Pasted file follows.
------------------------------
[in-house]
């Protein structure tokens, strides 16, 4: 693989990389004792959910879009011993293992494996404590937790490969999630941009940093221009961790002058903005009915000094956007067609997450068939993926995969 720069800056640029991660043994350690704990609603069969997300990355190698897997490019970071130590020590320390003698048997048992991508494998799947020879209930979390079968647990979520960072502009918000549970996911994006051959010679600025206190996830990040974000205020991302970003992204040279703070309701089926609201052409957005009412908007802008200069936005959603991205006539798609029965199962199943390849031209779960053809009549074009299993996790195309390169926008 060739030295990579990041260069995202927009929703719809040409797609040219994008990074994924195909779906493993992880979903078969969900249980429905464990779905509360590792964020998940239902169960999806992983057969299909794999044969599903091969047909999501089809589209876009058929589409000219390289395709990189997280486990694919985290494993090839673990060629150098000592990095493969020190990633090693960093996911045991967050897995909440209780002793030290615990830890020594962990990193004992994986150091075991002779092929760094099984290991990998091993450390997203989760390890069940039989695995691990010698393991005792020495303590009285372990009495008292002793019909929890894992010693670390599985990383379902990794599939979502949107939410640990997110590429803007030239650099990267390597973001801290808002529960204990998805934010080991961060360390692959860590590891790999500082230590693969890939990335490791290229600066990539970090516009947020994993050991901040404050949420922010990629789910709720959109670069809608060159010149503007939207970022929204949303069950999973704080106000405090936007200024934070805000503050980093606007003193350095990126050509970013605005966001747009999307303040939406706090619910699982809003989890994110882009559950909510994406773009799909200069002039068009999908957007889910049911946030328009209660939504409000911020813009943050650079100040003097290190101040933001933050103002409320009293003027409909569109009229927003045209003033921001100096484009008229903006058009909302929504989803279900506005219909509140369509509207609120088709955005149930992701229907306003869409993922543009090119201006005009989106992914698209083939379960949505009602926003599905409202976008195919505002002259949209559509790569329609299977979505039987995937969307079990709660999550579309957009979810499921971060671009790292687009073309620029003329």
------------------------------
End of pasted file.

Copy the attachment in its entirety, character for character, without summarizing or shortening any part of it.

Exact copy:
[in-house]
């Protein structure tokens, strides 16, 4: 693989990389004792959910879009011993293992494996404590937790490969999630941009940093221009961790002058903005009915000094956007067609997450068939993926995969 720069800056640029991660043994350690704990609603069969997300990355190698897997490019970071130590020590320390003698048997048992991508494998799947020879209930979390079968647990979520960072502009918000549970996911994006051959010679600025206190996830990040974000205020991302970003992204040279703070309701089926609201052409957005009412908007802008200069936005959603991205006539798609029965199962199943390849031209779960053809009549074009299993996790195309390169926008 060739030295990579990041260069995202927009929703719809040409797609040219994008990074994924195909779906493993992880979903078969969900249980429905464990779905509360590792964020998940239902169960999806992983057969299909794999044969599903091969047909999501089809589209876009058929589409000219390289395709990189997280486990694919985290494993090839673990060629150098000592990095493969020190990633090693960093996911045991967050897995909440209780002793030290615990830890020594962990990193004992994986150091075991002779092929760094099984290991990998091993450390997203989760390890069940039989695995691990010698393991005792020495303590009285372990009495008292002793019909929890894992010693670390599985990383379902990794599939979502949107939410640990997110590429803007030239650099990267390597973001801290808002529960204990998805934010080991961060360390692959860590590891790999500082230590693969890939990335490791290229600066990539970090516009947020994993050991901040404050949420922010990629789910709720959109670069809608060159010149503007939207970022929204949303069950999973704080106000405090936007200024934070805000503050980093606007003193350095990126050509970013605005966001747009999307303040939406706090619910699982809003989890994110882009559950909510994406773009799909200069002039068009999908957007889910049911946030328009209660939504409000911020813009943050650079100040003097290190101040933001933050103002409320009293003027409909569109009229927003045209003033921001100096484009008229903006058009909302929504989803279900506005219909509140369509509207609120088709955005149930992701229907306003869409993922543009090119201006005009989106992914698209083939379960949505009602926003599905409202976008195919505002002259949209559509790569329609299977979505039987995937969307079990709660999550579309957009979810499921971060671009790292687009073309620029003329």